When NBA Top Shot introduced its frequent Flash Challenges, collectors hoped they would allow regular access to rewards like free packs and exclusive moments. Instead, many users are now complaining about bottlenecks that make seemingly accessible challenges expensive to complete.
In the latest example of this trend, collectors could earn an Evan Mobley Metallic Silver FE moment on Friday if they created a showcase featuring the 10 players who collected the most combined rebounds and blocks on Thursday night.
Vanderbilt crashes Flash Challenge party
Users didn’t need to use any rare or legendary moment to complete the “Clog the Paint” challenge, nor were any cards from special sets required. Since NBA Top Shot has now released common moments with high mint counts for most regular players, the intention appeared to be to create a challenge that interested collectors could complete without breaking the bank, even if they didn’t already own the requisite moments.
For nine of the 10 necessary players, this held true. But Minnesota Timberwolves forward Jarred Vanderbilt grabbed 13 boards against Memphis on Thursday, throwing himself into the challenge requirements.
This caused a problem for many collectors as NBA Top Shot has released only one Vanderbilt moment so far: a Series 2 common limited to 12,000 moments. That inclusion immediately cut down on the number of people who could potentially complete the Mobley challenge.
Another ridiculous cost to complete a challenge. Sad.
— Shorty (@jshortultimate) January 14, 2022
In addition, it meant completing the challenge became exponentially more expensive. As of Friday afternoon, the lowest ask for a Vanderbilt moment sat at $292. Tracking website Own the Moment estimated that it would cost a user $340 to complete the challenge, with most of that cost coming from Vanderbilt.
On Twitter, some replied to the news with frustration, especially as Vanderbilt has served as a bottleneck before.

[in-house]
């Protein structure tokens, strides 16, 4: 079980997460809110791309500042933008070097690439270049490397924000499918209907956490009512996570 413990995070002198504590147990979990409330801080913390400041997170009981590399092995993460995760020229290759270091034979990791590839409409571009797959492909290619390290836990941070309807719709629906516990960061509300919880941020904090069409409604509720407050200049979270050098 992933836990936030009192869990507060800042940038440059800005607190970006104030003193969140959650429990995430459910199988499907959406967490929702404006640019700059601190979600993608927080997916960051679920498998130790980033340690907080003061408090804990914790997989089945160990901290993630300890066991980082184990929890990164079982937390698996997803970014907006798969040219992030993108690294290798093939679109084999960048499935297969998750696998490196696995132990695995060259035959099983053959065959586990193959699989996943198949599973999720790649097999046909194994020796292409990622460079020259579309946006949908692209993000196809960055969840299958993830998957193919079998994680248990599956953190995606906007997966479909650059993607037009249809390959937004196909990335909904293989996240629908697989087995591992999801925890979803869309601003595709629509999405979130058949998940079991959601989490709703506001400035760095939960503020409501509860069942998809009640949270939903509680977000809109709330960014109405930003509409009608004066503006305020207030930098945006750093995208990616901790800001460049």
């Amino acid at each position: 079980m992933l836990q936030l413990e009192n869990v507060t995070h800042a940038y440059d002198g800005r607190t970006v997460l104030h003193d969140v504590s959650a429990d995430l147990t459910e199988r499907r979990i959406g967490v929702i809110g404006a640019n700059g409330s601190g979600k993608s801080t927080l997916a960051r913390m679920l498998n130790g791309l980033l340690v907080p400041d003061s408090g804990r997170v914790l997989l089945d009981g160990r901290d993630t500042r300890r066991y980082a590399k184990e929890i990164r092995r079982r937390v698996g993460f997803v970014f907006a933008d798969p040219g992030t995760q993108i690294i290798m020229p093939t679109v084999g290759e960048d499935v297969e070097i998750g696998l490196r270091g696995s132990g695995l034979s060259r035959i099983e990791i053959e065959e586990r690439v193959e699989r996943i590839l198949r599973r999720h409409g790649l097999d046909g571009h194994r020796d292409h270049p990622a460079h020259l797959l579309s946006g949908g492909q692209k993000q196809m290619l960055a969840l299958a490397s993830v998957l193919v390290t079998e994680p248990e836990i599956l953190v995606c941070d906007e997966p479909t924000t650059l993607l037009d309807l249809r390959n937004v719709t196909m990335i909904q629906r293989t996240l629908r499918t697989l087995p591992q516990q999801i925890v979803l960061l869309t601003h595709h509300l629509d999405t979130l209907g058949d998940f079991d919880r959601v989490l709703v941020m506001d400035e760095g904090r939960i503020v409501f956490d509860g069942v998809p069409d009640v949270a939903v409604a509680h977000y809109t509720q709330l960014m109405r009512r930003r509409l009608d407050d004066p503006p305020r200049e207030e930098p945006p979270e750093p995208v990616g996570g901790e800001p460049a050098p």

Nobody cares because of the Vanderbilt bottleneck. How is it so hard for marketing to figure this out? You want new collectors to buy in because that’s what sustains the product but you also put out “easy” challenges where you need $300 rookies or players with one moment
— PK (@paulkritter) January 14, 2022
“Nobody cares because of the Vanderbilt bottleneck,” Twitter user @paulkritter wrote. “How is it so hard for marketing to figure this out? You want new collectors to buy in because that’s what sustains the product but you also put out ‘easy’ challenges where you need $300 rookies or players with one moment.”
Users divided on NBA Top Shot challenge format
NBA Top Shot doesn’t predetermine the players needed for each Flash Challenge, however, bottlenecks are fairly common. Earlier in the week, the “Pass the Rock” challenge, which rewarded collectors with a Donovan Mitchell Metallic Silver moment for completion, required a moment from Orlando Magic rookie Franz Wagner.
Top Shot has only released two Wagner moments so far. His debut rookie, numbered to 4,000, retails for $274 – and cost far more during the challenge. The only other Wagner moment is rare, with only 749 in existence.
While these bottlenecks frustrate many users, some investors welcome them. Not only do they reward longtime NBA Top Shot users who hold a variety of moments, they also limit the number of Metallic Silver moments crafted. Only 1,669 users completed the Mitchell challenge, and the resulting moment is now selling for at least $170. As of about 3 pm on Friday – an hour before the challenge concluded – just over 4,300 users had created the necessary showcases to earn the special Mobley moment.
To some users, that’s how the system should work – at least some of the time.
“That’s the point – to encourage good buys and reward holders,” Twitter user @Gabasneh replied to criticism of the most recent challenge. “Not everyone should win every prize.”